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Bascarsija in Sarajevo – History and tradition

Sarajevo - Bascarsija

Bascarsija stands as the ancient bazaar of Sarajevo, serving as the historical and cultural heart of the city. Constructed in the 15th century under the initiative of Isa-beg Ishaković, who founded the entire city, Bascarsija bears its name from the Turkish word “baş,” meaning “main,” making it the “main bazaar.” A significant portion of Bascarsija was unfortunately reduced to half its original size due to a massive fire in the 19th century.

In the 1940s, communist authorities contemplated complete destruction, but fortunately abandoned that plan. Situated on the northern bank of the Miljacka River, within the municipality of Stari Grad Sarajevo, Bascarsija houses key historical landmarks like Gazi Husref-beg’s mosque and the clock tower. Today, Bascarsija stands as the primary tourist attraction in Sarajevo.

Before the Ottoman era, the primary settlement in the Sarajevo field was the rural square of Tornik, located at the crossroads where Ali Pasha’s mosque now stands. Bascarsija took shape in 1462 when Isa-beg Ishaković constructed a han and numerous shops. At that time, the majority of Sarajevo’s population resided around the Imperial Mosque.

To connect the main Sarajevo settlement with the new economic center, Bascarsija, Isa-beg Ishaković built a bridge over the Miljacka, and around the main entrance, the Bazerdžana bazaar formed. Towards the west emerged the Kazaza bazaar, while on the northern side, Sedlara and Sarača bazaars (now Sarači Street) took shape. Noteworthy structures from this period include the renowned Bascarsija Mosque, built by Havedža Durak in 1528.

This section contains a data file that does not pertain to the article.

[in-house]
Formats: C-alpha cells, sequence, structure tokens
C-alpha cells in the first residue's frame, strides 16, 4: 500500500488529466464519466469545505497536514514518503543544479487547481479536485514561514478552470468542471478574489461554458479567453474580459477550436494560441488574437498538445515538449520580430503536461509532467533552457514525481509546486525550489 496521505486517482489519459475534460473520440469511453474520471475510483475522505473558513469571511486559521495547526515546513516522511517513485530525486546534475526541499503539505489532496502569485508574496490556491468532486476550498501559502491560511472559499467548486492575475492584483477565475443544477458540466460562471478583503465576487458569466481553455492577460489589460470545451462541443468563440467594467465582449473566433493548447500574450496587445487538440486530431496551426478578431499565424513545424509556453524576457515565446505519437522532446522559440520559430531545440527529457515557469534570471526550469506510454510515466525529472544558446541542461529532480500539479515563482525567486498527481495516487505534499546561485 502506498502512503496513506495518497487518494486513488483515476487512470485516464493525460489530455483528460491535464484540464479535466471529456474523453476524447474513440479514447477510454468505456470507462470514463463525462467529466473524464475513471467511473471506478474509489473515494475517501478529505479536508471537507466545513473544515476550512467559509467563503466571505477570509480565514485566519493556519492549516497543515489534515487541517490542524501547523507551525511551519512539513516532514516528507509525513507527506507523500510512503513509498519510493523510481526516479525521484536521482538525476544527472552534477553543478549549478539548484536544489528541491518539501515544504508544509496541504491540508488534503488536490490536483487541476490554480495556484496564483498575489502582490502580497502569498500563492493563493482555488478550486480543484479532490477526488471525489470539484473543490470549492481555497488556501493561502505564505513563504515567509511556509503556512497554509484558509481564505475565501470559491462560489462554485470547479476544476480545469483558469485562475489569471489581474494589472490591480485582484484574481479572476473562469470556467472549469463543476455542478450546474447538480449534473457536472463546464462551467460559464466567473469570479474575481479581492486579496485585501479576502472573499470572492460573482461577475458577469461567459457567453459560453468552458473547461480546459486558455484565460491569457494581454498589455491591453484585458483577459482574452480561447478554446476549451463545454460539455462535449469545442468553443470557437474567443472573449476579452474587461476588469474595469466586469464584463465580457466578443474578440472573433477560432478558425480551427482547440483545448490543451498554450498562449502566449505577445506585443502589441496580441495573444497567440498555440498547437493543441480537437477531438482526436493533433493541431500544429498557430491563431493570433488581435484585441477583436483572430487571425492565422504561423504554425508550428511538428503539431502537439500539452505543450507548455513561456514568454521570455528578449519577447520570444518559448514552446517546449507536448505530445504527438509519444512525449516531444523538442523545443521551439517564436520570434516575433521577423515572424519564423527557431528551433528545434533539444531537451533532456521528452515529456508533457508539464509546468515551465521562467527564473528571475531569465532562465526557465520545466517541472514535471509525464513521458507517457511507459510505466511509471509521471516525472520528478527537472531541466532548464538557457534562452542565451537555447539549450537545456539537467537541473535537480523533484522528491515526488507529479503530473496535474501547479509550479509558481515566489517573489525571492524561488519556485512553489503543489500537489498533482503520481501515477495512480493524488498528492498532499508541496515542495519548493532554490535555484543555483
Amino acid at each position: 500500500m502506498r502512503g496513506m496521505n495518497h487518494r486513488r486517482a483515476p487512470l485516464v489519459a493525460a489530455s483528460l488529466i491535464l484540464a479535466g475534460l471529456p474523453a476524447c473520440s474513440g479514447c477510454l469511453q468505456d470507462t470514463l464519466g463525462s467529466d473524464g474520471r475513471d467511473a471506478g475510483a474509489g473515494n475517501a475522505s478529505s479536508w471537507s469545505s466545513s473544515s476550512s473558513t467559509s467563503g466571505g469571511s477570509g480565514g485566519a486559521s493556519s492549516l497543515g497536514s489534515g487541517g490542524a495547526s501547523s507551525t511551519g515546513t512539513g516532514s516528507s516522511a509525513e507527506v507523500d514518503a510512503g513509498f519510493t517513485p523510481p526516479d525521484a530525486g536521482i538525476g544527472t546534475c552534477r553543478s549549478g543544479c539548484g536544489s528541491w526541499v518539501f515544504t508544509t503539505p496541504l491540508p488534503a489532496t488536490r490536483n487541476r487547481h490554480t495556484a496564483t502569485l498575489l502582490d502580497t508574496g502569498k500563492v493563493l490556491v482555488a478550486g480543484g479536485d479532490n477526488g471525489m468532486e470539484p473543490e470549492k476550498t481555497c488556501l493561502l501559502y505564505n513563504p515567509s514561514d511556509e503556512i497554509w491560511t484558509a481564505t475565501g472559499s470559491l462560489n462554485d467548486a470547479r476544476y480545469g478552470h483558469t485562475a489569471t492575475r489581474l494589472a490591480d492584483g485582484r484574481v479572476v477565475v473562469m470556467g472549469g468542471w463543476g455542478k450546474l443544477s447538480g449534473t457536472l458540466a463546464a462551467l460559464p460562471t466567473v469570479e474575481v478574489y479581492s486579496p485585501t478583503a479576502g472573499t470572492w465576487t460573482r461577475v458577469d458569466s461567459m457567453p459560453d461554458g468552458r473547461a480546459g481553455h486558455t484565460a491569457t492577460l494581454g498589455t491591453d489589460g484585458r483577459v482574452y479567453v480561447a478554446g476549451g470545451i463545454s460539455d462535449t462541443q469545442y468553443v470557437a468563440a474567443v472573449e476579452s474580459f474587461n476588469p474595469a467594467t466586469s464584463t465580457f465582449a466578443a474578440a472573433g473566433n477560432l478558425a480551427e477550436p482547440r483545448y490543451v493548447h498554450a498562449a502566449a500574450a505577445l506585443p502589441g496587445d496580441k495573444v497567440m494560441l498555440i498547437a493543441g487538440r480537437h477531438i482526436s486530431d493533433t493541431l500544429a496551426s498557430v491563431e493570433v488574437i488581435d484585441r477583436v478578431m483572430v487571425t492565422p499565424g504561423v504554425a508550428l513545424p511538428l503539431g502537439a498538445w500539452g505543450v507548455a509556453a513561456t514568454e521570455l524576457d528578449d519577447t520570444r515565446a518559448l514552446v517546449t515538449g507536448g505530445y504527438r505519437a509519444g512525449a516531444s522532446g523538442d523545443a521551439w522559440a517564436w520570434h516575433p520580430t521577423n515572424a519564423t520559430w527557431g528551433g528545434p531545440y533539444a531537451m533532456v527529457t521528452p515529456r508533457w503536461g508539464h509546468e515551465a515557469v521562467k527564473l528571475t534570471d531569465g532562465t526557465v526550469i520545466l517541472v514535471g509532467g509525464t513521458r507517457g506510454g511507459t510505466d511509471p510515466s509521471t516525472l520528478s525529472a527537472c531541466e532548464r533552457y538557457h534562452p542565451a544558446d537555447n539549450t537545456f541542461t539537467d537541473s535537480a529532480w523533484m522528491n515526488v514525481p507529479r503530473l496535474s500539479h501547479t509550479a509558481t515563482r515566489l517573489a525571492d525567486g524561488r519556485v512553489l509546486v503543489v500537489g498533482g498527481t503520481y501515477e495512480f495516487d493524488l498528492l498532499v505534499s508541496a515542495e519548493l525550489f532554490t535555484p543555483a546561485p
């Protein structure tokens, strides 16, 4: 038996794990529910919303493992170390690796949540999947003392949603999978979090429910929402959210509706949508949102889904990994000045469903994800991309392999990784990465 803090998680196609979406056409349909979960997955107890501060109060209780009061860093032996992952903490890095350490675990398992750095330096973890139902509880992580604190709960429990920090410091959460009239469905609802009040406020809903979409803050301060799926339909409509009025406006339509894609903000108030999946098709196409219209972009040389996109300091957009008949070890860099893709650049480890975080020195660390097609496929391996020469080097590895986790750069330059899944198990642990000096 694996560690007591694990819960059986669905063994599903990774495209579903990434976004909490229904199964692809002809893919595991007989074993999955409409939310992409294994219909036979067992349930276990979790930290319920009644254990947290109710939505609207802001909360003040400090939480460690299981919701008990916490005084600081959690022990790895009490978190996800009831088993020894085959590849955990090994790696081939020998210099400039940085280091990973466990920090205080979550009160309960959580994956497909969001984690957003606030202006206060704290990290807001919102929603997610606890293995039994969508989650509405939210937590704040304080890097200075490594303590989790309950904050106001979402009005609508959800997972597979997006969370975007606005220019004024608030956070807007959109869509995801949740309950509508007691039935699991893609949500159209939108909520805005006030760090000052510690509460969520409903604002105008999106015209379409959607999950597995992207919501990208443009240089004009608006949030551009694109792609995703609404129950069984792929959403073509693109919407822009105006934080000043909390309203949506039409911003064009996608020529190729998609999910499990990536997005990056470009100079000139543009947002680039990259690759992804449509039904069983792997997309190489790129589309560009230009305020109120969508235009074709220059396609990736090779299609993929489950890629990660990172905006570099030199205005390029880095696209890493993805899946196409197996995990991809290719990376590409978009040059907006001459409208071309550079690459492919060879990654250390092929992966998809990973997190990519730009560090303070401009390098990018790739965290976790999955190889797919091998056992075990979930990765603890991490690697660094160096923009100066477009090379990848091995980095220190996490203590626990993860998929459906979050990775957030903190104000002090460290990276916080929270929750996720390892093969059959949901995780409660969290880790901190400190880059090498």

Gazi Husref-beg established his mosque in 1530, along with a medresa, library, hanikah, hamam, bezistan, Morića han, clock tower, and various other structures. Gazi Husref-beg’s final resting place is within the mosque’s courtyard, alongside the tomb of his freed slave and the first trustee of his endowment, Murat-beg Tardić.

Bascarsija reached its zenith in the second half of the 16th century, boasting 80 different crafts organized into robust guild associations. Streets were divided based on these crafts, with each street hosting shops for one or more related crafts (e.g., Kovači, Kazandžiluk, Sarači). This period witnessed the construction of numerous commercial structures, including bezistans, hans, and caravanserais. Sarajevo became a vital trade center in the Balkans, featuring three bezistans (Gazi Husref-beg’s Bezistan and Bursa Bezistan still exist). Mlečan and Dubrovčan colonies were also present.

During this time, Bascarsija had approximately 12,000 trade and craft shops. In 1640, Sarajevo experienced an earthquake, and in 1644 and 1656, several fires occurred. However, the renowned traveler Evlija Čelebija noted in 1660, “In the bazaar, there are a thousand and eighty shops, each a model of beauty. The bazaar itself is very attractive and well-planned.” Unfortunately, in 1697, Eugene of Savoy raided and devastated the entire city, sparing only a few buildings.

Until the 19th century, the city of Sarajevo saw minimal expansion. With the Austro-Hungarian occupation in 1878, foreign architects aimed to transform Sarajevo into a modern European city. A massive fire, which destroyed the entire old town except for the present-day area, established the famous boundary between Bascarsija and Ferhadija Street. Upon the liberation of Sarajevo in 1945, the new municipal council decided to gradually demolish Bascarsija, believing the old trading center had no place in a modern city. Nevertheless, Bascarsija managed to survive, embracing a modern standard by the 1970s.